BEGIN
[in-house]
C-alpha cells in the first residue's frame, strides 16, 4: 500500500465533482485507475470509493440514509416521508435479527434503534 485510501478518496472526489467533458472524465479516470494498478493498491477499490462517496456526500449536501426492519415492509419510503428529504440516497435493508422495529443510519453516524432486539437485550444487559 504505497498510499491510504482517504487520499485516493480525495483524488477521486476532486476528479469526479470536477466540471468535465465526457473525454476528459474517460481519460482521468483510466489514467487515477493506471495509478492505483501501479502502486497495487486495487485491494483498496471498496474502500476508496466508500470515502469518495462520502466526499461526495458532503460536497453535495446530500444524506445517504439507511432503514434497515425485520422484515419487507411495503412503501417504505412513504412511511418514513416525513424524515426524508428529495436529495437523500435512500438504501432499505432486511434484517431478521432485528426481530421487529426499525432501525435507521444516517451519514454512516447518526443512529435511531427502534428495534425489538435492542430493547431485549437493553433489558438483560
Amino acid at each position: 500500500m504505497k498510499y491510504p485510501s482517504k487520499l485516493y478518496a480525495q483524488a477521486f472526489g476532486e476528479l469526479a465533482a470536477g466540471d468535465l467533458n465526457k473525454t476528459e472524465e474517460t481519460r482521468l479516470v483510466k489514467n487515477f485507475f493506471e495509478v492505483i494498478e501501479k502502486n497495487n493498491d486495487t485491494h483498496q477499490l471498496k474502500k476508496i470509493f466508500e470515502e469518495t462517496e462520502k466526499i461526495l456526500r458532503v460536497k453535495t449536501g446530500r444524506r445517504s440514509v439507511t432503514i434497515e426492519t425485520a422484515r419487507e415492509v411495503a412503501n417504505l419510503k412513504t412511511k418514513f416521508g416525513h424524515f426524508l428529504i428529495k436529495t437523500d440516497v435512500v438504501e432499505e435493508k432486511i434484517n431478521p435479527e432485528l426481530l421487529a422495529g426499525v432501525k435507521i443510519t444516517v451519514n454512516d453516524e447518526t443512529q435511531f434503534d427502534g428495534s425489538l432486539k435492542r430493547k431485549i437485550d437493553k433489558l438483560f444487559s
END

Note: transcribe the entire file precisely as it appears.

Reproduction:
[in-house]
C-alpha cells in the first residue's frame, strides 16, 4: 500500500465533482485507475470509493440514509416521508435479527434503534 485510501478518496472526489467533458472524465479516470494498478493498491477499490462517496456526500449536501426492519415492509419510503428529504440516497435493508422495529443510519453516524432486539437485550444487559 504505497498510499491510504482517504487520499485516493480525495483524488477521486476532486476528479469526479470536477466540471468535465465526457473525454476528459474517460481519460482521468483510466489514467487515477493506471495509478492505483501501479502502486497495487486495487485491494483498496471498496474502500476508496466508500470515502469518495462520502466526499461526495458532503460536497453535495446530500444524506445517504439507511432503514434497515425485520422484515419487507411495503412503501417504505412513504412511511418514513416525513424524515426524508428529495436529495437523500435512500438504501432499505432486511434484517431478521432485528426481530421487529426499525432501525435507521444516517451519514454512516447518526443512529435511531427502534428495534425489538435492542430493547431485549437493553433489558438483560
Amino acid at each position: 500500500m504505497k498510499y491510504p485510501s482517504k487520499l485516493y478518496a480525495q483524488a477521486f472526489g476532486e476528479l469526479a465533482a470536477g466540471d468535465l467533458n465526457k473525454t476528459e472524465e474517460t481519460r482521468l479516470v483510466k489514467n487515477f485507475f493506471e495509478v492505483i494498478e501501479k502502486n497495487n493498491d486495487t485491494h483498496q477499490l471498496k474502500k476508496i470509493f466508500e470515502e469518495t462517496e462520502k466526499i461526495l456526500r458532503v460536497k453535495t449536501g446530500r444524506r445517504s440514509v439507511t432503514i434497515e426492519t425485520a422484515r419487507e415492509v411495503a412503501n417504505l419510503k412513504t412511511k418514513f416521508g416525513h424524515f426524508l428529504i428529495k436529495t437523500d440516497v435512500v438504501e432499505e435493508k432486511i434484517n431478521p435479527e432485528l426481530l421487529a422495529g426499525v432501525k435507521i443510519t444516517v451519514n454512516d453516524e447518526t443512529q435511531f434503534d427502534g428495534s425489538l432486539k435492542r430493547k431485549i437485550d437493553k433489558l438483560f444487559s